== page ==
With technicolour descriptions of the flora and fauna of her homeland, she is released from the shackles of self-conscious feminist rants and the reader is allowed a glimpse into where her heart really lies.
3. Support of Aborigines
Following on from her respect for the natural world, Greer’s attitude towards her homeland’s original inhabitants is nothing short of enlightened.
Whitefella Jump Up explores the deep-rooted social problems in modern Australia as the aboriginal people find themselves pushed out on a limb, their habitat destroyed to make way for so-called modernisation.
Referring to the effective separation of the aborigines from the rest of modern Australia as ‘apartheid’, Greer’s strong moral compass when it comes to her ancestors’ clumsy inheritance of this wild land is hugely important.
4. Her wit
A large part of Greer’s success has been her uncanny ability to make feminist thought popular, accessible and even entertaining to all manner of ‘ordinary’ women, particularly at her zenith in the 1970s.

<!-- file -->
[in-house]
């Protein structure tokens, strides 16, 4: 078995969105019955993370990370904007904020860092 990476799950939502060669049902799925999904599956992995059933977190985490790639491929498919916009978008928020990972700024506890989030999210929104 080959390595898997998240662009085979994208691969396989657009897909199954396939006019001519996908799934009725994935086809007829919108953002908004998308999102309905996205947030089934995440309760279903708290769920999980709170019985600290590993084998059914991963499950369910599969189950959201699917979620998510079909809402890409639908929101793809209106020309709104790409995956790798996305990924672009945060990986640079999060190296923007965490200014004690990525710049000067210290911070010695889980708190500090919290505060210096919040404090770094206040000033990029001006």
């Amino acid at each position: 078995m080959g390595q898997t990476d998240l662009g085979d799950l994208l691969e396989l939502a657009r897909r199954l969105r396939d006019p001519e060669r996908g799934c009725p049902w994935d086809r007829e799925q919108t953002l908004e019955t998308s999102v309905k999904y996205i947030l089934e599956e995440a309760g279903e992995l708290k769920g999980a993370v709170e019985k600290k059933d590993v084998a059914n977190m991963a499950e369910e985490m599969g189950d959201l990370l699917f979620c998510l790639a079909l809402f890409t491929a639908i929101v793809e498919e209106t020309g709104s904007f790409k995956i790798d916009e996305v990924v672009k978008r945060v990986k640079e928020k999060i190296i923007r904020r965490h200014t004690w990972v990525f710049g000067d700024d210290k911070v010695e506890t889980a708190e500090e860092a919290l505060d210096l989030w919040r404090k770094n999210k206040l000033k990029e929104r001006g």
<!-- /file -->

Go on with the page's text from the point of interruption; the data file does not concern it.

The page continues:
Her big mouth and infamously frequent use of the glorious ‘c word’ assists in making her strong views known, but it also identifies her as ‘one of the gang’.
She is and always has been an academic keen for action rather than a dusty professor content with merely theorising on the emancipation of women.
5. Her Legacy
However you may feel about Germaine Greer, and god only knows, with all these contradictions you probably have no idea how to feel, her reputation (both positive and negative) and the light she has consequently shone on issues that concern women throughout the globe is invaluable.
She is loud, brash, tough and annoying and one must confess that that is the only way to get folk talking nowadays. Manipulating the media for decades to get her point across, she is the controversial mother of our new wave of feminism, whether we like it or not.
Have we missed anything? Do you think this is a fair representation of Greer or is there anything we’ve overlooked?